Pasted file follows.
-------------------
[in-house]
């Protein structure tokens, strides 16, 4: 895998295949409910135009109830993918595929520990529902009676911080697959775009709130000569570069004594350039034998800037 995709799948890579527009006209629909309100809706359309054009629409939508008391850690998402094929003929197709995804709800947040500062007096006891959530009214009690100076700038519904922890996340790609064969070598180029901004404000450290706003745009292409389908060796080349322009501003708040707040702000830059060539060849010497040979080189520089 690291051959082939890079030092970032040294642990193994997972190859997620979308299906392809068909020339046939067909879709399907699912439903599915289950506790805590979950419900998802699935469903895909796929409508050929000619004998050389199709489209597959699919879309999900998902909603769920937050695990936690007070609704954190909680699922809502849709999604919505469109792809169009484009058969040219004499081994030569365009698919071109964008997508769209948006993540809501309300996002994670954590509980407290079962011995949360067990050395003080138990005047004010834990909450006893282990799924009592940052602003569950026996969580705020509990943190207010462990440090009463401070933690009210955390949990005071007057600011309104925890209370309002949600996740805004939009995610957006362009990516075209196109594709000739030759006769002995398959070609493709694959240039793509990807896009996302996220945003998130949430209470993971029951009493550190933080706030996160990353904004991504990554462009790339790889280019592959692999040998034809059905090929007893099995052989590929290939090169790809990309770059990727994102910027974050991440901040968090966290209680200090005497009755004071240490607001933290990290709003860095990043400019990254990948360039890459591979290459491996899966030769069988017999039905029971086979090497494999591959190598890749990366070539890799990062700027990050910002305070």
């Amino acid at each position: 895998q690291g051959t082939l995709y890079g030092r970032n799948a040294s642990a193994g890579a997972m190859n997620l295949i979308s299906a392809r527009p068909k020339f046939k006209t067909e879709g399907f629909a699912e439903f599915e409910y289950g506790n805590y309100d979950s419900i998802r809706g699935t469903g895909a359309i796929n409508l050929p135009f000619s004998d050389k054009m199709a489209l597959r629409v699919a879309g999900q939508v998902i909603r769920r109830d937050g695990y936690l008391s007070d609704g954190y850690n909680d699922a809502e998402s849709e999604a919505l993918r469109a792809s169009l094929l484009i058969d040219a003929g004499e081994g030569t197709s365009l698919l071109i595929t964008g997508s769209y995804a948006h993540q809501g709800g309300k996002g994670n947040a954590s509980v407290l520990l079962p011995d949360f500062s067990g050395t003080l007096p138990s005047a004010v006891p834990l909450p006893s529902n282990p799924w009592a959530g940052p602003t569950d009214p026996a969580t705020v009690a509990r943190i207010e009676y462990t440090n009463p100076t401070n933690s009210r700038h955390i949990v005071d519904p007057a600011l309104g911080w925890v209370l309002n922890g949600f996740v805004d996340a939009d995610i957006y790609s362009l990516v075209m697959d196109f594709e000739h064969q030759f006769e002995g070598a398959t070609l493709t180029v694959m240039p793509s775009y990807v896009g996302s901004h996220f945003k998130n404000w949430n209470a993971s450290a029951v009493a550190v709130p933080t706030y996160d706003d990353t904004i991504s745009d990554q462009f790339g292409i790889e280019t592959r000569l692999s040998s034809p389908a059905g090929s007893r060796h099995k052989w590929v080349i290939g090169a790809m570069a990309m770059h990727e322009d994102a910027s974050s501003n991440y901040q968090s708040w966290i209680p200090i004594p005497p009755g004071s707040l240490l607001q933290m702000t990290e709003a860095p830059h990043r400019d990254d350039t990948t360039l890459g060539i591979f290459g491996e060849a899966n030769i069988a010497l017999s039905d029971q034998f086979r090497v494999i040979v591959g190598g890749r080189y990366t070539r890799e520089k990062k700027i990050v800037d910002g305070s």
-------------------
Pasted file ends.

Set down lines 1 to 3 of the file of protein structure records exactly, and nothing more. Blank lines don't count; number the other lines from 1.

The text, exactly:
[in-house]
């Protein structure tokens, strides 16, 4: 895998295949409910135009109830993918595929520990529902009676911080697959775009709130000569570069004594350039034998800037 995709799948890579527009006209629909309100809706359309054009629409939508008391850690998402094929003929197709995804709800947040500062007096006891959530009214009690100076700038519904922890996340790609064969070598180029901004404000450290706003745009292409389908060796080349322009501003708040707040702000830059060539060849010497040979080189520089 690291051959082939890079030092970032040294642990193994997972190859997620979308299906392809068909020339046939067909879709399907699912439903599915289950506790805590979950419900998802699935469903895909796929409508050929000619004998050389199709489209597959699919879309999900998902909603769920937050695990936690007070609704954190909680699922809502849709999604919505469109792809169009484009058969040219004499081994030569365009698919071109964008997508769209948006993540809501309300996002994670954590509980407290079962011995949360067990050395003080138990005047004010834990909450006893282990799924009592940052602003569950026996969580705020509990943190207010462990440090009463401070933690009210955390949990005071007057600011309104925890209370309002949600996740805004939009995610957006362009990516075209196109594709000739030759006769002995398959070609493709694959240039793509990807896009996302996220945003998130949430209470993971029951009493550190933080706030996160990353904004991504990554462009790339790889280019592959692999040998034809059905090929007893099995052989590929290939090169790809990309770059990727994102910027974050991440901040968090966290209680200090005497009755004071240490607001933290990290709003860095990043400019990254990948360039890459591979290459491996899966030769069988017999039905029971086979090497494999591959190598890749990366070539890799990062700027990050910002305070």
């Amino acid at each position: 895998q690291g051959t082939l995709y890079g030092r970032n799948a040294s642990a193994g890579a997972m190859n997620l295949i979308s299906a392809r527009p068909k020339f046939k006209t067909e879709g399907f629909a699912e439903f599915e409910y289950g506790n805590y309100d979950s419900i998802r809706g699935t469903g895909a359309i796929n409508l050929p135009f000619s004998d050389k054009m199709a489209l597959r629409v699919a879309g999900q939508v998902i909603r769920r109830d937050g695990y936690l008391s007070d609704g954190y850690n909680d699922a809502e998402s849709e999604a919505l993918r469109a792809s169009l094929l484009i058969d040219a003929g004499e081994g030569t197709s365009l698919l071109i595929t964008g997508s769209y995804a948006h993540q809501g709800g309300k996002g994670n947040a954590s509980v407290l520990l079962p011995d949360f500062s067990g050395t003080l007096p138990s005047a004010v006891p834990l909450p006893s529902n282990p799924w009592a959530g940052p602003t569950d009214p026996a969580t705020v009690a509990r943190i207010e009676y462990t440090n009463p100076t401070n933690s009210r700038h955390i949990v005071d519904p007057a600011l309104g911080w925890v209370l309002n922890g949600f996740v805004d996340a939009d995610i957006y790609s362009l990516v075209m697959d196109f594709e000739h064969q030759f006769e002995g070598a398959t070609l493709t180029v694959m240039p793509s775009y990807v896009g996302s901004h996220f945003k998130n404000w949430n209470a993971s450290a029951v009493a550190v709130p933080t706030y996160d706003d990353t904004i991504s745009d990554q462009f790339g292409i790889e280019t592959r000569l692999s040998s034809p389908a059905g090929s007893r060796h099995k052989w590929v080349i290939g090169a790809m570069a990309m770059h990727e322009d994102a910027s974050s501003n991440y901040q968090s708040w966290i209680p200090i004594p005497p009755g004071s707040l240490l607001q933290m702000t990290e709003a860095p830059h990043r400019d990254d350039t990948t360039l890459g060539i591979f290459g491996e060849a899966n030769i069988a010497l017999s039905d029971q034998f086979r090497v494999i040979v591959g190598g890749r080189y990366t070539r890799e520089k990062k700027i990050v800037d910002g305070s």